18 Feb 2022  •  Blog  •  4min read

What should I include in a staff induction?

It can be quite daunting for a new employee coming into a workplace, however, ensuring they go through a proper induction programme can help them settle in and feel supported. It is hard to teach someone everything they need to know and get them fully up to speed within three days; in fact, in most cases, it is near enough impossible. So, putting a thorough induction process in place is key, not just for the development of the employee, but also for the practice.


We’ve listed a few pointers that will help you out when taking on new staff members…


Getting your ‘induction’ programme right

First, let’s go right to the very start. If you call it an ‘induction’ then people will see it as a two or three-day on the job training session, or, in some cases, even less. Referring to it as an ‘induction programme’ makes it sound like a longer process and will automatically make the new employee feel more supported.


It will also make you feel like you’ve got more control over those first few months of employment. You’ll be satisfied that the person is competent and feeling comfortable with what they’ve read and what they’ve been shown. So, put time and effort into creating an induction programme and make sure you’ve got time to commit to supporting that person, because you will both reap the rewards.


And that brings us nicely on to one of the main parts of the induction programme process, and that is putting a pack together. People often say, what pack shall I use? What should it look like? However, there is no one size fits all when it comes to this because it needs to be unique to your business and one that works for you. If you are a BDA member then they have a lot of resources available, including ideas and pointers on what you feel will work in a pack for your practice.


Including all the simple things

Although your full process and pack should be tailored to your own practice, there are a few key things that you need to go through early on in the programme. One of the first and most vital things to do is explain all the health and safety procedures, and simply just make sure the employee knows where everything is, is familiar with the building, and all the procedures and policies they need to adhere to.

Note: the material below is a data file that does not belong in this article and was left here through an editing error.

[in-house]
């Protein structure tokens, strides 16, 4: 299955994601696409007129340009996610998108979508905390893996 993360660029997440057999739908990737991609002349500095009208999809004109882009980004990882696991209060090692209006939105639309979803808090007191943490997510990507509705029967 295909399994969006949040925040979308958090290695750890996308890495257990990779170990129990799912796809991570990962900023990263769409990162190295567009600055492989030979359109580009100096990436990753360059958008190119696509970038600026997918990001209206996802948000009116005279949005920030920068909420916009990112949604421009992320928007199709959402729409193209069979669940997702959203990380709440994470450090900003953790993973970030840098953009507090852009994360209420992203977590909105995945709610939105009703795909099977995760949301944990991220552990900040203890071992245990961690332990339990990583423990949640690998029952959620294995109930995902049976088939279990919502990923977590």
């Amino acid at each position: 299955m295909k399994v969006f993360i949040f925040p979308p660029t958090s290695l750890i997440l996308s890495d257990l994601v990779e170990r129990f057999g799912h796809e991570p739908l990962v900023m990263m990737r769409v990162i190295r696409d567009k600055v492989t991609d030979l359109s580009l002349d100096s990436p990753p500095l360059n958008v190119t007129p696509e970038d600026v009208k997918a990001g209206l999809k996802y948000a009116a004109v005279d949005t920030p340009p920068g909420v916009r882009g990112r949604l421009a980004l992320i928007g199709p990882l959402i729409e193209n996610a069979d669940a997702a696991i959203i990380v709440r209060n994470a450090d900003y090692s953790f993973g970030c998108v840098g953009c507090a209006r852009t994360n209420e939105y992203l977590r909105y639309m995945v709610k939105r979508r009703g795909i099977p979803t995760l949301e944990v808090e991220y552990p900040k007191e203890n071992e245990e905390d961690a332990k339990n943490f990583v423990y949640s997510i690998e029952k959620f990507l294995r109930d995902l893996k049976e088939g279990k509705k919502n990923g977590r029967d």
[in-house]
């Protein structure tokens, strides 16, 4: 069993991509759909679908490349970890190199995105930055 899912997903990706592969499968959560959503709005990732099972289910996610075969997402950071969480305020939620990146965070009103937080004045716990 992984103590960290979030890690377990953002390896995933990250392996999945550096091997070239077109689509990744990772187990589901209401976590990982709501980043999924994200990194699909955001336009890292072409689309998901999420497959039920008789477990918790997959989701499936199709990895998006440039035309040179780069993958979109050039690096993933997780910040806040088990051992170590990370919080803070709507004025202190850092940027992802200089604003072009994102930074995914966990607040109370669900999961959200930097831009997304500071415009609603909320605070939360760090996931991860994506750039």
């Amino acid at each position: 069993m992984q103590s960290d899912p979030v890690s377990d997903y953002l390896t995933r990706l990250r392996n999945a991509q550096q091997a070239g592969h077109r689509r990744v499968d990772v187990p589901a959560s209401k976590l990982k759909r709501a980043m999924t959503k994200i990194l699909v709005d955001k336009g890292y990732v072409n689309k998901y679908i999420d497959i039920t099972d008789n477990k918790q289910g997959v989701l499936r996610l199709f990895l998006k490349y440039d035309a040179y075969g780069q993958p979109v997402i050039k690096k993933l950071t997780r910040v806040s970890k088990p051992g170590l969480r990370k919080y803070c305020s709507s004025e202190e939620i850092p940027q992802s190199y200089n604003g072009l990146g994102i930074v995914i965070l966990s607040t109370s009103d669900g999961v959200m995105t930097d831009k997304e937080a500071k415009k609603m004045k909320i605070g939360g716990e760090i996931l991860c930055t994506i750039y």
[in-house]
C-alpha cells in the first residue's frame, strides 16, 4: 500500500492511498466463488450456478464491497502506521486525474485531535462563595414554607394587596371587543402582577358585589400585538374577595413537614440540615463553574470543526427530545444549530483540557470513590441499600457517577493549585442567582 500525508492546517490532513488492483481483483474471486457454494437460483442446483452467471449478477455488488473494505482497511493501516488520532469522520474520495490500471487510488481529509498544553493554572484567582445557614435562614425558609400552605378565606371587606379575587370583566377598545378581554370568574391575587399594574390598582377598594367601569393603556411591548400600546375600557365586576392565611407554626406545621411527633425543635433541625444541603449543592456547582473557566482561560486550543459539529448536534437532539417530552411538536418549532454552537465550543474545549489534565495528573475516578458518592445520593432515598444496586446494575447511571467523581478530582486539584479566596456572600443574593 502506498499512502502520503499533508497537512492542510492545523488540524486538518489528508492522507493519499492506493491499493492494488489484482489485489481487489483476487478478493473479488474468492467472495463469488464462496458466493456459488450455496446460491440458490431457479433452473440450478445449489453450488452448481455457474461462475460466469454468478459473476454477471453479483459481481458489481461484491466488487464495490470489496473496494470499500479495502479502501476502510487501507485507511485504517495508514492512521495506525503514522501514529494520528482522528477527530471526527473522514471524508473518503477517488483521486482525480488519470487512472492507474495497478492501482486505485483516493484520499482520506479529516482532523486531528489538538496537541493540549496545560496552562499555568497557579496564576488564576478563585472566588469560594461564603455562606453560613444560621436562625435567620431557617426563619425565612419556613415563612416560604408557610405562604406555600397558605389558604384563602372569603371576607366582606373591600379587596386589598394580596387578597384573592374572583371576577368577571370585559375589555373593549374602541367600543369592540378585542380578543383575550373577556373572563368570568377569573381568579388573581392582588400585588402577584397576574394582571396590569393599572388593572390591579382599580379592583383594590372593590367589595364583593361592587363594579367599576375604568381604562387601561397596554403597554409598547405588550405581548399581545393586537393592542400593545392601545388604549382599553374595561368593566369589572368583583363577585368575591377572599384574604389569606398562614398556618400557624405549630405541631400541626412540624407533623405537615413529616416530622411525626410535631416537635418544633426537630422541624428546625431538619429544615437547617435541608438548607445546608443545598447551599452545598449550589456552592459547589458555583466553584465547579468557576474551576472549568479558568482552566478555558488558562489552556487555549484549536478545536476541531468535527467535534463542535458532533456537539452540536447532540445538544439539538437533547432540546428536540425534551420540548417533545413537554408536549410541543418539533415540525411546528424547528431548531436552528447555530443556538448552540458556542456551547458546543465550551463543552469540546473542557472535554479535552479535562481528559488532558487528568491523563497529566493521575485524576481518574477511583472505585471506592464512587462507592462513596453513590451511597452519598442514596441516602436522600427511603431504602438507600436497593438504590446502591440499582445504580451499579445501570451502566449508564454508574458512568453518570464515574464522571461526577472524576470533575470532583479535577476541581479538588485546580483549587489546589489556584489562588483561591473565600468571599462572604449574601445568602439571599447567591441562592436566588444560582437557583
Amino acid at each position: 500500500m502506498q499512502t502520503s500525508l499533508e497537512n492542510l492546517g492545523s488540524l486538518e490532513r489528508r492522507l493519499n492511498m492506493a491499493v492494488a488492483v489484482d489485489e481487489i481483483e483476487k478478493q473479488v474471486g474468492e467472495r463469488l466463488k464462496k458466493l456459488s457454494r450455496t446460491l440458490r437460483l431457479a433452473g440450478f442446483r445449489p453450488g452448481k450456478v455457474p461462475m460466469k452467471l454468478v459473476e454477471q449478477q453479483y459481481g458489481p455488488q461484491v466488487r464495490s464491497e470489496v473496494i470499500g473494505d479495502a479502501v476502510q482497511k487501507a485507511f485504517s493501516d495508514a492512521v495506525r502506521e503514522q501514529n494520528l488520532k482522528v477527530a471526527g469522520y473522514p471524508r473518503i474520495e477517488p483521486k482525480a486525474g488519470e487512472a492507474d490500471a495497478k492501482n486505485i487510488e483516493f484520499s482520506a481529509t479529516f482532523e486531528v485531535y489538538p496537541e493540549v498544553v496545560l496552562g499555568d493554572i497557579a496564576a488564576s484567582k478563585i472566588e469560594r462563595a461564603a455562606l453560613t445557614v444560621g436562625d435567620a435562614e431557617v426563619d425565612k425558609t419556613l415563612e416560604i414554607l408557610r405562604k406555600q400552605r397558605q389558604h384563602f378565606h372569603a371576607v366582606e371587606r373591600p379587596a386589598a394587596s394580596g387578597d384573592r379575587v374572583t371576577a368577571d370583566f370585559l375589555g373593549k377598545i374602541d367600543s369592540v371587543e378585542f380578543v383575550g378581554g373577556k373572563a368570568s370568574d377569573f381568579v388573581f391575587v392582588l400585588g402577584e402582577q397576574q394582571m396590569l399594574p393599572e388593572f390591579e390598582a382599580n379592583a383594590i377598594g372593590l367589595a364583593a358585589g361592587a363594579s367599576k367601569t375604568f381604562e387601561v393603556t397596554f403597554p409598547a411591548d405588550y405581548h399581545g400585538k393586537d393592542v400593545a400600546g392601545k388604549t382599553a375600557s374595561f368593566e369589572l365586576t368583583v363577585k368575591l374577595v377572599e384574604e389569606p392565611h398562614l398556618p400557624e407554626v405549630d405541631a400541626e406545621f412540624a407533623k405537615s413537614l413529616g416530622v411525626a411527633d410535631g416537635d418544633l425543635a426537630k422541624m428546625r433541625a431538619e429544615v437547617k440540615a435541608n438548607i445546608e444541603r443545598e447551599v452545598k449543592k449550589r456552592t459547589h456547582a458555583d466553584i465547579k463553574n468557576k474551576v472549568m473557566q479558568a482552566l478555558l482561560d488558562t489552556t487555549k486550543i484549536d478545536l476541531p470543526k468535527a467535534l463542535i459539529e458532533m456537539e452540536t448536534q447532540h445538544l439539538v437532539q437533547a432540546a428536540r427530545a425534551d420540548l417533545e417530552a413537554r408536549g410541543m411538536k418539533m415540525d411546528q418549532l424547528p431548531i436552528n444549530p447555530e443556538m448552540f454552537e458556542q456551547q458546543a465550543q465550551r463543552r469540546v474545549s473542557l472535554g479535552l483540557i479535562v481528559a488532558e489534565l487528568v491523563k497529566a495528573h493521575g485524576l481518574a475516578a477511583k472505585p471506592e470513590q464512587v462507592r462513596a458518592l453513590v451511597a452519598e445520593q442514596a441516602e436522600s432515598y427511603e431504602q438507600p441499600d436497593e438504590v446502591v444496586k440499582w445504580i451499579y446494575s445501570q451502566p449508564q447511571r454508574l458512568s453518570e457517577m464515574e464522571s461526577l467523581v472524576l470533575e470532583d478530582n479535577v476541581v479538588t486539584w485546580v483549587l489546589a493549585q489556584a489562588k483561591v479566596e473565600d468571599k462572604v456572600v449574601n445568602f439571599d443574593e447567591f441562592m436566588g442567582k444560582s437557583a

The policies and procedures side of the induction will come in the pack; it’s important the new person is given time to study and learn it, and that goes for a lot of the other information because there is a lot for them to take on board. A new role, with so much coming at you, can be daunting, so make them feel supported and give them the time they need to take everything in. Other things to add to your check list, such as what is expected of the employee, where things are and how to get certain things, are all simple points but some of them can sometimes be missed if you don’t put time into putting a thorough programme together.


A good pace

One thing that can make it quite difficult for new employees, especially if they haven’t worked in a practice setting before, is when things are presented in a confusing way. So, go at a pace that allows the employee to take the information in making everything you’re showing them crystal clear, so there is no confusion; confusion just serves to lengthen the programme and certainly won’t allow them to perform at their best.


Resources available

Many of you reading this will be BDA members and, like I’ve explained, they have a lot of beneficial material that will help when putting together guidance and packs. Another good place to go for induction tips are HR companies. They can give you useful guidance on creating an induction pack. Also, if you know any other business owners, even outside of dentistry, then get in contact with them to see how they put their inductions together and see if you can use any of their tips.

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